I once came across a quote by Mozart the famous, Austrian-German composer,

“The Music is not in the notes but in the Silence”

I was in my teens then, and being a student of music (I was learning Western Classical Piano) I pondered over this. But made very little sense to me.


In the silence lies the secret. 1

These are how rests or silence is denoted in Western Classical Music. These symbols all define different lengths where no music is played. It adds to the rhythm of the song. In simple lay man parlance when you see a rest that simply means no note is being played. No sound is being created.

I was a very keen student and enjoyed my music. And honestly I found it a waste of time when a rest popped up. I was always eager to play the note and create a sound, create a flow in the music. And sometimes I would overlook these marking because to me, what was the purpose of writing out silence. If at all, it hindered the flow. A waste of time my mind would say loudly in my head. My teacher however would have nothing of that. And I remember grudgingly waiting out rests simply because I was an obedient student.

As I advanced in my music studies, the only reason I ever followed these rests was because when you play with other musicians you need to be accurate with rhythm, if I didn’t bother about the markings and the rhythm, the show would be a mess. Also they did offer a little respite sometime to briefly rest the finger muscle in a particularly challenging piece. (In music a brief millisecond when the muscle can relax is very important for execution of a piece).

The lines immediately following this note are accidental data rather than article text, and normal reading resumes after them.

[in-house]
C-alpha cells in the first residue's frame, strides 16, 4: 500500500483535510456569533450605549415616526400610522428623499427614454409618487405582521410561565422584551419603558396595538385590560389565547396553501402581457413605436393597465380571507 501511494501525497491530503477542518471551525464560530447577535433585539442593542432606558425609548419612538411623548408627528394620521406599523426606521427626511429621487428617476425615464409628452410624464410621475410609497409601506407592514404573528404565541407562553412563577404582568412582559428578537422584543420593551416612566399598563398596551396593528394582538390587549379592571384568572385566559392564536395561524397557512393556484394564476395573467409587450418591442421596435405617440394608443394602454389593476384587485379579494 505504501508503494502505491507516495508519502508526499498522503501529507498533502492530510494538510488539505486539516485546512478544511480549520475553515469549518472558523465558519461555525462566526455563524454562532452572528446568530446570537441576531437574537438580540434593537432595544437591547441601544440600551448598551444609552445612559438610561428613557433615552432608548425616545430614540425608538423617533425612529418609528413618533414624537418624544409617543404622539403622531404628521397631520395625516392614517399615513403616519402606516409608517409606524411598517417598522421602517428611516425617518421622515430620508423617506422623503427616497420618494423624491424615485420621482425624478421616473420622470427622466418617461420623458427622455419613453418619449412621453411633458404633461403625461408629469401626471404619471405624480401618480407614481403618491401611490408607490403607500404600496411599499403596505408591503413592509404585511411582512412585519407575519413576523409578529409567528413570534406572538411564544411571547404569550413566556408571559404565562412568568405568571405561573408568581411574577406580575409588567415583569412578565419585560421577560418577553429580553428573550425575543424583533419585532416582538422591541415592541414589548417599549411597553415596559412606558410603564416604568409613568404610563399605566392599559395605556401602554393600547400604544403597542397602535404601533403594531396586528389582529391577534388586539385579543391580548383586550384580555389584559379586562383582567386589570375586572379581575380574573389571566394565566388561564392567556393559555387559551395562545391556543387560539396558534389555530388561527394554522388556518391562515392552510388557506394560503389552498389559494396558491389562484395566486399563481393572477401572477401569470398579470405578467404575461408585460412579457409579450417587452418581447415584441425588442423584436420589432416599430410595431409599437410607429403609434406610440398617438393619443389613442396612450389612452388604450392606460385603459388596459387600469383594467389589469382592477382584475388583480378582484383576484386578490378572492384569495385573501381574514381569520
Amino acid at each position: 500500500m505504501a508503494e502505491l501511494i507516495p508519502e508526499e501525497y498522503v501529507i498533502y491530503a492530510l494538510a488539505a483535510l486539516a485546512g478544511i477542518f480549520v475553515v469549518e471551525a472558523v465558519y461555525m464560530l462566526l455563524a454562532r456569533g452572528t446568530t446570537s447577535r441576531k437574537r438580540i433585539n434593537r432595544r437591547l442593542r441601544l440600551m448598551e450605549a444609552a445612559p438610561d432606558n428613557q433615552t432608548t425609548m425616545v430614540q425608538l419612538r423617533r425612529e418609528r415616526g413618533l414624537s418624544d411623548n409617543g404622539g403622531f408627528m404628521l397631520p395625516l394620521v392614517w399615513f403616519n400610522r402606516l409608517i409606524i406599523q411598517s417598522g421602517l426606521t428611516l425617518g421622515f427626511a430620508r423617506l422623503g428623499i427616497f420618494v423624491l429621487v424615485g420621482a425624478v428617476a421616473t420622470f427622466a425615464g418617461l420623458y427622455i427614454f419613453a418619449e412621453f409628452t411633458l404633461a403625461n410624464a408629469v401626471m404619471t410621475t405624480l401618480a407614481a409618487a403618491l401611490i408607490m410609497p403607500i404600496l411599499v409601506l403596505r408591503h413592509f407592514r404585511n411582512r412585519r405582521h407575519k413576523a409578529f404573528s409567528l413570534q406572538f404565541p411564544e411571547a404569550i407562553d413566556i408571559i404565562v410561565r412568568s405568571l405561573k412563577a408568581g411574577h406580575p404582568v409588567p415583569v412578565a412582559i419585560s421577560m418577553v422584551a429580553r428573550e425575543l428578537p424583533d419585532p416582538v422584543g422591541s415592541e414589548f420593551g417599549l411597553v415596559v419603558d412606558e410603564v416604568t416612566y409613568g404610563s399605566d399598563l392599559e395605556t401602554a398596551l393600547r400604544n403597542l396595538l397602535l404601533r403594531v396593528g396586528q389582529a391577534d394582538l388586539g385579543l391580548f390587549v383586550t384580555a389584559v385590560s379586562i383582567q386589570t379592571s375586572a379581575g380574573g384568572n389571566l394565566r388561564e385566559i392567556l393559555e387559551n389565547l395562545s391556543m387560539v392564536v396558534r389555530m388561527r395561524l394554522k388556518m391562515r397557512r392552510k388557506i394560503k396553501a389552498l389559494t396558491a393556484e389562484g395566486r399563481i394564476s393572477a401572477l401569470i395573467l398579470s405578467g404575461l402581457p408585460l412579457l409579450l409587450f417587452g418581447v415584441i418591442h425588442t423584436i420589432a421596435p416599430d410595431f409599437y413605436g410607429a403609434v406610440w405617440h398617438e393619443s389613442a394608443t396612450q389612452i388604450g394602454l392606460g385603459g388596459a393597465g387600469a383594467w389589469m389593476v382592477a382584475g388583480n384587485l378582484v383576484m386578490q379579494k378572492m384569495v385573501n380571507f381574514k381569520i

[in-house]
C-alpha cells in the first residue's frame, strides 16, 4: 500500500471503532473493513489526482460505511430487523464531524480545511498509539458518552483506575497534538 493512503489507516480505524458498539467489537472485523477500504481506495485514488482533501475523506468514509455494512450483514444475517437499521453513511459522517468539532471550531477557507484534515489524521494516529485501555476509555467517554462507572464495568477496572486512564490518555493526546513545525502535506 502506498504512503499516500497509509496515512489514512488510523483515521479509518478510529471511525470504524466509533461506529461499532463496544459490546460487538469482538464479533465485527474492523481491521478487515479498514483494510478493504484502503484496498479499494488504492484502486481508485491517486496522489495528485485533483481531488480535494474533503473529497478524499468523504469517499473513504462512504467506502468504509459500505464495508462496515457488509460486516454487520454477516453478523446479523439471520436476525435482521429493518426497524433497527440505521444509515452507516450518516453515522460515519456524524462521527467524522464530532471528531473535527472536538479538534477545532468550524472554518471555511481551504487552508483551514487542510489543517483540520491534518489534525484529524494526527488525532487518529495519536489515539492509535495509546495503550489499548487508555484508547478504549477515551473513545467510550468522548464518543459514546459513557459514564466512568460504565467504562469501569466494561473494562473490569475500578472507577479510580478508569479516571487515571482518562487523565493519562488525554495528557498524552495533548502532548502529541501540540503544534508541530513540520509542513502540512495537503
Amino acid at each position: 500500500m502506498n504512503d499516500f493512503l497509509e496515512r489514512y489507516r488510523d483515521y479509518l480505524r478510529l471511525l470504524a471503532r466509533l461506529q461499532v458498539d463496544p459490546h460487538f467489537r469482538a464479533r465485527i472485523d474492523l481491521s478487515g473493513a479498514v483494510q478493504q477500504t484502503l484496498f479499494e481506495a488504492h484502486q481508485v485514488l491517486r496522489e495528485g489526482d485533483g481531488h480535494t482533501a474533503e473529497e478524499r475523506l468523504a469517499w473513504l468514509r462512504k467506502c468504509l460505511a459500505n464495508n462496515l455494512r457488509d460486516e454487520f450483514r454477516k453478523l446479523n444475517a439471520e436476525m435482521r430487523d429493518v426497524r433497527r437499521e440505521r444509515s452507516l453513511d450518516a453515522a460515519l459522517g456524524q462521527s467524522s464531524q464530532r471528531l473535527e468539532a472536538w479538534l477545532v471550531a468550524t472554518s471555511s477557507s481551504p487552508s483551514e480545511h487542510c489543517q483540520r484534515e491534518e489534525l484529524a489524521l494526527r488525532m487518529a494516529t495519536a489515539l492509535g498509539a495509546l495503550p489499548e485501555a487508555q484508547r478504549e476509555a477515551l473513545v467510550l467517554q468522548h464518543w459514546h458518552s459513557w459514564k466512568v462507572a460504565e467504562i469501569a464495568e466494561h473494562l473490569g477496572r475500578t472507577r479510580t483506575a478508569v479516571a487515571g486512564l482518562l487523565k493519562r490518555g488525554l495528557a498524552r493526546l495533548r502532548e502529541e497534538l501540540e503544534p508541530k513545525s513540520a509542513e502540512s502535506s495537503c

I still didn’t understand what Mozart meant. Maybe a genius’s eccentric understanding of life!  His music was heavenly. It had the power to make my heart happy and sad and make me feel emotions that couldn’t be named. I waited for the notes to pour in one after another not the silence in between. It was an even bigger pleasure and joy when I would play it.

Then many years later as I started my spiritual journey, I came across many mystics and spiritual masters speaking (albeit in different terms) about watching the gap between thoughts. Sometimes they talked about watching the breath between the breath. They spoke of how the gap as you watch it slowly opens up into larger spaces of gaps. Thoughts reduce. And slowly you can merge into that nothingness, the vastness. That very vastness that is you. And then suddenly it dawned on me, what Mozart had implied. As you listen to his music, (or any music which comes from a space of higher vibration) as the notes weave in one after another, suddenly there is a brief stop. And if you are alert enough you are suddenly catapulted into a space of just “Being”. Beyond the thought, a stop. If you are alert, it has the power to bring the shift in you.

It’s very brief, but for that one tiny moment the music has the power to push you into a space of no mind. The Music in the silence suddenly made sense. A satori moment as Osho often referred to, in his talks. The small satori moments that opens up to more bigger moments. And it finally dawned on me the power of music.

So the next time you listen to music, watch out for the rests. Because the real music lies right there, as Mozart aptly said.

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